There is a distinct difference between maintaining one’s credibility and pig-headed obstinance. History is littered with instances in which the quest to maintain credibility or “save face” has cost countless lives and treasure. Barbara Tuchman’s Pulitzer Prize winning classic, The Guns of August documented what is perhaps the most terrible example of this phenomenon. The great nations of Europe slid into a war (World War I) that most of them really didn’t want. However, in order to maintain their individual credibility, go to war they did, and the world has never been the same since.
On the brink of nuclear war, President John Kennedy was faced with a similar challenge during the Cuban Missile Crisis. The resolution that was offered by Soviet Union Premier Khrushchev required the U.S. to remove its Jupiter missiles from Turkey in exchange for the Soviets removing their missiles from Cuba. Nearly all of the President’s advisors told him that if he made that deal, the U.S. would lose credibility with its allies. They basically said it would be better to blow up the world than to lose face. They urged the President not to make a deal even though everyone in the room knew that our Jupiter missiles in Turkey were obsolete and were scheduled to be removed in a few months. In fact, President Eisenhower said of the Jupiter missiles during his time in office, “It would be better to dump them in the ocean than dump them on our allies.” Even though President Kennedy risked losing face, he took the deal. In the end, the world was saved, and the President benefited from the fact that the Soviets did not publicize that the U.S. had traded missiles in Turkey for missiles in Cuba.
This past Wednesday, the Federal Open Market Committee (FOMC), led by Chairwoman Yellen, had a choice to make. Though by no means as grave as World War I and the Cuban Missile Crisis, it was still very important and difficult. The FOMC was expected to point to a path of continued “monetary policy normalization” by stating that the balance of risks between growth and inflation was roughly equal. (The market’s perceived green light for a rate hike as early as this June.) The market expected as much because this was the guidance the Federal Reserve (Fed) has been giving since last December. I have written many times that the Fed would be making a very big mistake if they followed through with their guidance. Policy divergence with the other major central banks of the world would be too great, the U.S. Dollar (USD) would become too strong, fragile financial markets would greatly suffer, and the U.S. economy—the only economy in the developed world where the growth story is real—would suffer as well.
Instead, the FOMC gave a very dovish statement, did not include the “balance of risks” comment, gave little acknowledgment to the latest rally in commodities and risk assets, and instead signaled that they would be very patient with policy, and very watchful of global economic and financial market events. Many pundits and market participants alike screamed that the Fed was “cowardly.” In fact, at the post-statement press conference, Chairwoman Yellen was asked if she was worried that the Fed had lost credibility with this latest move.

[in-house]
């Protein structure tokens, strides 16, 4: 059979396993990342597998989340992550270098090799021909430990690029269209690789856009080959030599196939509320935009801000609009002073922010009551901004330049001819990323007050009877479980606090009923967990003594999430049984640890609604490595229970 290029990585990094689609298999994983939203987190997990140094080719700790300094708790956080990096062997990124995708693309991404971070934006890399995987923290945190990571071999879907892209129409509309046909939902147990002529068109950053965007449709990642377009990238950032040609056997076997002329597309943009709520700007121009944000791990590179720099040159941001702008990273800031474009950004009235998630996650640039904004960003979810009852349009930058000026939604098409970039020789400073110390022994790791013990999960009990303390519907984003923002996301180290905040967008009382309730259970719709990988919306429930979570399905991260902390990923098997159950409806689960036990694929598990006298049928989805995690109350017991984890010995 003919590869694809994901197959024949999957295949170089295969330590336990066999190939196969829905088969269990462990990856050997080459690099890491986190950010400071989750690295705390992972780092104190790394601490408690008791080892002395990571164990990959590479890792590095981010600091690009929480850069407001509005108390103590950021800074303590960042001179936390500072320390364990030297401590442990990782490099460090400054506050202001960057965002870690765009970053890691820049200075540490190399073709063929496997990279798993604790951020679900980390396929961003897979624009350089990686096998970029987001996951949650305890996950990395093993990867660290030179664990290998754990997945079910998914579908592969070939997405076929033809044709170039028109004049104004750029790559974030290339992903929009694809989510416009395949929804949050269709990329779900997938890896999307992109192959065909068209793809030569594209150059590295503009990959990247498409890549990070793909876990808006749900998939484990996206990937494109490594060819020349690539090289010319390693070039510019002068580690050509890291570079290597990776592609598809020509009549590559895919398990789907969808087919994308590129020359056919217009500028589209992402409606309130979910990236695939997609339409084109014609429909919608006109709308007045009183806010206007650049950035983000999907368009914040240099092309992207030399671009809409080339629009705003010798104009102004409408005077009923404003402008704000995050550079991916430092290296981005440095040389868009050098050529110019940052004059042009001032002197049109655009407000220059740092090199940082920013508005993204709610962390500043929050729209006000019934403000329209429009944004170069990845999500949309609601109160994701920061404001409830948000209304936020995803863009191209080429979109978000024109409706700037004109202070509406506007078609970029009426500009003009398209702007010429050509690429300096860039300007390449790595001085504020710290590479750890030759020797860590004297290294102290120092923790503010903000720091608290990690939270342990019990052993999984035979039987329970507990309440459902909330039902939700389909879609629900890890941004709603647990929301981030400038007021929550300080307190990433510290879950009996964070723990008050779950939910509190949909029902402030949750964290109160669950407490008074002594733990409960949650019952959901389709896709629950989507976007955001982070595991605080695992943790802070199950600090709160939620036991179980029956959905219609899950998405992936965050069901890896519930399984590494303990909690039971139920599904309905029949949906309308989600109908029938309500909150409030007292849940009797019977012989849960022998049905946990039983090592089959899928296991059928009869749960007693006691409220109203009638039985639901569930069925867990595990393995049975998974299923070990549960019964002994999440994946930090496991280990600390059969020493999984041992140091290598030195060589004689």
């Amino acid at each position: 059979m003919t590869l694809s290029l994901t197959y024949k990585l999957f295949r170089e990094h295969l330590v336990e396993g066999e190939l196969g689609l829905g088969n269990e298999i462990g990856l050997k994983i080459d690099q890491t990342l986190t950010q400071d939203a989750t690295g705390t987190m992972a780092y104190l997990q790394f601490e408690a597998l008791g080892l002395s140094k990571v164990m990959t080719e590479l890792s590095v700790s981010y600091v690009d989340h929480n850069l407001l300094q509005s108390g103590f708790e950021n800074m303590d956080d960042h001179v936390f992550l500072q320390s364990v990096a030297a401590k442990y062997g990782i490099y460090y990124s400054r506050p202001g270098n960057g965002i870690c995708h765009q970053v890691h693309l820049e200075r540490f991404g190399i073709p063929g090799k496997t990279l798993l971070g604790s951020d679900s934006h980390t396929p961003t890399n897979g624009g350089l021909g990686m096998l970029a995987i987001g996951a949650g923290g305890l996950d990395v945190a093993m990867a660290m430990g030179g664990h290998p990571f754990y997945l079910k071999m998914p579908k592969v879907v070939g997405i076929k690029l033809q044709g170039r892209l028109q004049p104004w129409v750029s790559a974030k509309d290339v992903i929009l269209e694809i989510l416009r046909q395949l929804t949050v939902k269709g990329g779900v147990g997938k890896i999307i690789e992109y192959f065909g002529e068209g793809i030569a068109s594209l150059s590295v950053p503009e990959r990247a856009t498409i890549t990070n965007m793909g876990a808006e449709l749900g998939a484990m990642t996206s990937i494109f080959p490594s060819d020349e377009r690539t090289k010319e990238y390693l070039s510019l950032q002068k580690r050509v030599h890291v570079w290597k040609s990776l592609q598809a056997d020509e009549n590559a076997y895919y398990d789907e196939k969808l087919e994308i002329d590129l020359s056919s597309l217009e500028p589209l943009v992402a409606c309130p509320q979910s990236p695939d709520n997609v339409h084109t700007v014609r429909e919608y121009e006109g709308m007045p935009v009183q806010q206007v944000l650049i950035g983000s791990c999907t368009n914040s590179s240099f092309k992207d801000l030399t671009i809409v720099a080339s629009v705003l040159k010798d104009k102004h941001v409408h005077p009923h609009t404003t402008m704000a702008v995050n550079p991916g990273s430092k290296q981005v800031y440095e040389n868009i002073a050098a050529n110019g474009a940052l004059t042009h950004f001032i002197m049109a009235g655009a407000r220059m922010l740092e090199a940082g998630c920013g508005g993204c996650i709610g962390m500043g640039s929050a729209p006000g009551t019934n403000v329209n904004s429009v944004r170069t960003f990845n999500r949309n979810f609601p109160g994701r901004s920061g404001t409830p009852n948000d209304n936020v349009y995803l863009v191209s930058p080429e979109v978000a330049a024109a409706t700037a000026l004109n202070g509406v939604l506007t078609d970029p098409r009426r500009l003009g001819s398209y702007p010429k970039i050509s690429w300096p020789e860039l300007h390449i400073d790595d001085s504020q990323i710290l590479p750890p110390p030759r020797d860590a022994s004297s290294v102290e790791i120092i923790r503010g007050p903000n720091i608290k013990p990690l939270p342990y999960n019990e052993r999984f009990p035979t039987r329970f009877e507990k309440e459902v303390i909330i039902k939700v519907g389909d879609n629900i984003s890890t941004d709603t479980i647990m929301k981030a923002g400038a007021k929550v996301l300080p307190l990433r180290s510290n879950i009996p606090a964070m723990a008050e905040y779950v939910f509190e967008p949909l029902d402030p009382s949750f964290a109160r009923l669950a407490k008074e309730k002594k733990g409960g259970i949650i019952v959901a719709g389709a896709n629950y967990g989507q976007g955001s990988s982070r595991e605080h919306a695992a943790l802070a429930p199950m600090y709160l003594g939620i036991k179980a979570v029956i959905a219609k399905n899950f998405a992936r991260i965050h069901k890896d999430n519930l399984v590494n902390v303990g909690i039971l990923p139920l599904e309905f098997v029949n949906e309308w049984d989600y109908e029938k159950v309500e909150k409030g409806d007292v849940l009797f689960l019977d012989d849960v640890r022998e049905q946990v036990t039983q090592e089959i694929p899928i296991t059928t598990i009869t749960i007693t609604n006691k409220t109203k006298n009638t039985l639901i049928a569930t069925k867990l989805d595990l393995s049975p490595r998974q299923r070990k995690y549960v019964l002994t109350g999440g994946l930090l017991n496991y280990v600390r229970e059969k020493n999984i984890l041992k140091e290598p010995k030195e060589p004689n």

I think the Fed gave serious consideration to the recent grim assessments given by the European Central Bank (ECB) and the Bank of Japan (BOJ) of their respective economies and combined these assessments with concerns that the U.S. economy, in the sixth year of an economic expansion, was in danger of stalling out as well. It seems the Fed is finally and rightfully giving focus to the crash in the energy sector and the effect of the strong USD on exports. Both of these factors have dealt body blows to the U.S. manufacturing sector. The economy moves in cycles, and in the sixth year of an expansion, the risk of the consumer pulling back or employers slowing the pace of hiring is real. Tighter monetary policy at this juncture was viewed by the Fed as too risky. I know that sounds pathetic given that Fed Funds are 38 basis points, but it is what it is. Therefore, the Fed has taken the slings and arrows and made what I think was the difficult, but correct, decision. For that, they should be commended. However, if they even mention Negative Interest Rate Policy, I will take that back!
Risk assets have been on a tear. I have previously written that I thought crude could get to $40 per barrel, and it has. That mighty recovery, even if I think it is short lived, has to be respected along with the investment flows into High Yield corporates (since February 11, the High Yield-Investment Grade Corporate spread has compressed a whopping 120 basis points) and global equities. All of these asset classes had very significant short positions that have been squeezed out. I am not saying that these squeezes are the sole reason for this risk asset recovery, but they added a lot of juice to the rallies. My eyes will continue to be on oil. I’d like to see how the commodity trades now that market positioning is long. Crude’s recovery is largely based on the hope that a Russia-OPEC meeting in April caps production and actually allows the massive supply glut to lessen. I have grave doubts about this becoming a reality. Personally, I think if you have them, it is time to start taking winnings off the table.
As far as interest rates are concerned, I like the market here. I would be a buyer of the five-year at 1.36 and seven-year at 1.67 (their current levels). For our depository partners, short-term rates should remain at their low, current levels for the foreseeable future.
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